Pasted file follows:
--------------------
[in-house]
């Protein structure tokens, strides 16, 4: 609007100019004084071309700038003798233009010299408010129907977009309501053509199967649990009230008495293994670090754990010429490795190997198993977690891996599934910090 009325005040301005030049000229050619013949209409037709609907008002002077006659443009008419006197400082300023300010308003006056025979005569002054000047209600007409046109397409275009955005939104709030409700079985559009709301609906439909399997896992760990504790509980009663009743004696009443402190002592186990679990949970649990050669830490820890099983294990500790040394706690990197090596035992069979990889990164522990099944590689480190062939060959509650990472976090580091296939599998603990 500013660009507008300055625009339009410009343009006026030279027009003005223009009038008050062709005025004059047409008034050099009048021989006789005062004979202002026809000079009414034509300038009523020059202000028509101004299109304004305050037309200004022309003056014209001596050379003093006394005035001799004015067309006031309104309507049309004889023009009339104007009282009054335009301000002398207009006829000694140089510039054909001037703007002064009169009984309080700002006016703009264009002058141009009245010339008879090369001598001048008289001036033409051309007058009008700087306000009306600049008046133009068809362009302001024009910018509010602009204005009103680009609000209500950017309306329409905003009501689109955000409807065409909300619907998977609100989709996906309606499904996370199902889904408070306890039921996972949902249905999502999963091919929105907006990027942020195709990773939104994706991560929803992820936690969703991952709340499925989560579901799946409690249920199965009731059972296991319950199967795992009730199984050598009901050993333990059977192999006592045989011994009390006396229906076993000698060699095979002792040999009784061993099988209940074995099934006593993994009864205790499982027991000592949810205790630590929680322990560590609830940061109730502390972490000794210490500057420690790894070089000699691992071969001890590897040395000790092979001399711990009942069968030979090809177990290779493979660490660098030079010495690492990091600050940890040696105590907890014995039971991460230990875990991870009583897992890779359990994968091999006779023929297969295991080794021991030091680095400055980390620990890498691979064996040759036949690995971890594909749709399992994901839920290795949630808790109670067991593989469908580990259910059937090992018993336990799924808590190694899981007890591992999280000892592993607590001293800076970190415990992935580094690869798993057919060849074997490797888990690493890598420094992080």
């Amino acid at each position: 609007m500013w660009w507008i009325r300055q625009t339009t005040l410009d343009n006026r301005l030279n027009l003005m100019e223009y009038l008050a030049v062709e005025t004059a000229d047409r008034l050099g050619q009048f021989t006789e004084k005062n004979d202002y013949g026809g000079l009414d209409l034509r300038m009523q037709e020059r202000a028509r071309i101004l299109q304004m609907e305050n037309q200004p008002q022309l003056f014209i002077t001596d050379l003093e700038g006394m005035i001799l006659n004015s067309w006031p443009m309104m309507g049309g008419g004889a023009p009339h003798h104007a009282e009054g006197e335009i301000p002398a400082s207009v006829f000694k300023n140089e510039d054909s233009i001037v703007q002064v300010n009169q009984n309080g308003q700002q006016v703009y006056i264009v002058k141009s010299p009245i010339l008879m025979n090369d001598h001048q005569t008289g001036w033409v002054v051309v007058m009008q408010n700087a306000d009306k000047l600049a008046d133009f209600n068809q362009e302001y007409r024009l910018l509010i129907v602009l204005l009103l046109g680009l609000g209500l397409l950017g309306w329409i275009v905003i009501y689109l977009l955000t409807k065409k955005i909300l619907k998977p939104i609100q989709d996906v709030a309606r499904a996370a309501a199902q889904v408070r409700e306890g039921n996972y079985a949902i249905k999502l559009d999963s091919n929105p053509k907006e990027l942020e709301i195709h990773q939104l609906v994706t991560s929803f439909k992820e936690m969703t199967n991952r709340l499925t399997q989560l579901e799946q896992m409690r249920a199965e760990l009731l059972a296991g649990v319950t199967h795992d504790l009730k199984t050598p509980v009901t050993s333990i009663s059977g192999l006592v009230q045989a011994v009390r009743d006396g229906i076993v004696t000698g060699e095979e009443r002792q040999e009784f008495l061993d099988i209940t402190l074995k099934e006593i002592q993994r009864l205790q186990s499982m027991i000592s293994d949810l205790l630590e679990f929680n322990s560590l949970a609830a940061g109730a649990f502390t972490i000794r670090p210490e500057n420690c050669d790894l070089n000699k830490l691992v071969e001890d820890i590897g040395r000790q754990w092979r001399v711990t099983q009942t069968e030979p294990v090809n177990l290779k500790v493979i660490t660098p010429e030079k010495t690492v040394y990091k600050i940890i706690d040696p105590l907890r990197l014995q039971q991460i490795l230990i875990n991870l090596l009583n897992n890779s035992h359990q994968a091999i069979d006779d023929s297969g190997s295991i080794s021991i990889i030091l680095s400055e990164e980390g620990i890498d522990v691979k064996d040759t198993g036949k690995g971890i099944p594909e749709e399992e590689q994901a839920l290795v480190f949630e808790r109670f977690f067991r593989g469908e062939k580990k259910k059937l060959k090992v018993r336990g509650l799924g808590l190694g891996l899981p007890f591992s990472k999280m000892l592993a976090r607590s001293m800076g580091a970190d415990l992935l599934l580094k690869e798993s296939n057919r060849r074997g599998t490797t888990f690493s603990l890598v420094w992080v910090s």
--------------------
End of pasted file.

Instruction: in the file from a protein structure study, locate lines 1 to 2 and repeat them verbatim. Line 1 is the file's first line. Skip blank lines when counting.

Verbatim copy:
[in-house]
């Protein structure tokens, strides 16, 4: 609007100019004084071309700038003798233009010299408010129907977009309501053509199967649990009230008495293994670090754990010429490795190997198993977690891996599934910090 009325005040301005030049000229050619013949209409037709609907008002002077006659443009008419006197400082300023300010308003006056025979005569002054000047209600007409046109397409275009955005939104709030409700079985559009709301609906439909399997896992760990504790509980009663009743004696009443402190002592186990679990949970649990050669830490820890099983294990500790040394706690990197090596035992069979990889990164522990099944590689480190062939060959509650990472976090580091296939599998603990 500013660009507008300055625009339009410009343009006026030279027009003005223009009038008050062709005025004059047409008034050099009048021989006789005062004979202002026809000079009414034509300038009523020059202000028509101004299109304004305050037309200004022309003056014209001596050379003093006394005035001799004015067309006031309104309507049309004889023009009339104007009282009054335009301000002398207009006829000694140089510039054909001037703007002064009169009984309080700002006016703009264009002058141009009245010339008879090369001598001048008289001036033409051309007058009008700087306000009306600049008046133009068809362009302001024009910018509010602009204005009103680009609000209500950017309306329409905003009501689109955000409807065409909300619907998977609100989709996906309606499904996370199902889904408070306890039921996972949902249905999502999963091919929105907006990027942020195709990773939104994706991560929803992820936690969703991952709340499925989560579901799946409690249920199965009731059972296991319950199967795992009730199984050598009901050993333990059977192999006592045989011994009390006396229906076993000698060699095979002792040999009784061993099988209940074995099934006593993994009864205790499982027991000592949810205790630590929680322990560590609830940061109730502390972490000794210490500057420690790894070089000699691992071969001890590897040395000790092979001399711990009942069968030979090809177990290779493979660490660098030079010495690492990091600050940890040696105590907890014995039971991460230990875990991870009583897992890779359990994968091999006779023929297969295991080794021991030091680095400055980390620990890498691979064996040759036949690995971890594909749709399992994901839920290795949630808790109670067991593989469908580990259910059937090992018993336990799924808590190694899981007890591992999280000892592993607590001293800076970190415990992935580094690869798993057919060849074997490797888990690493890598420094992080």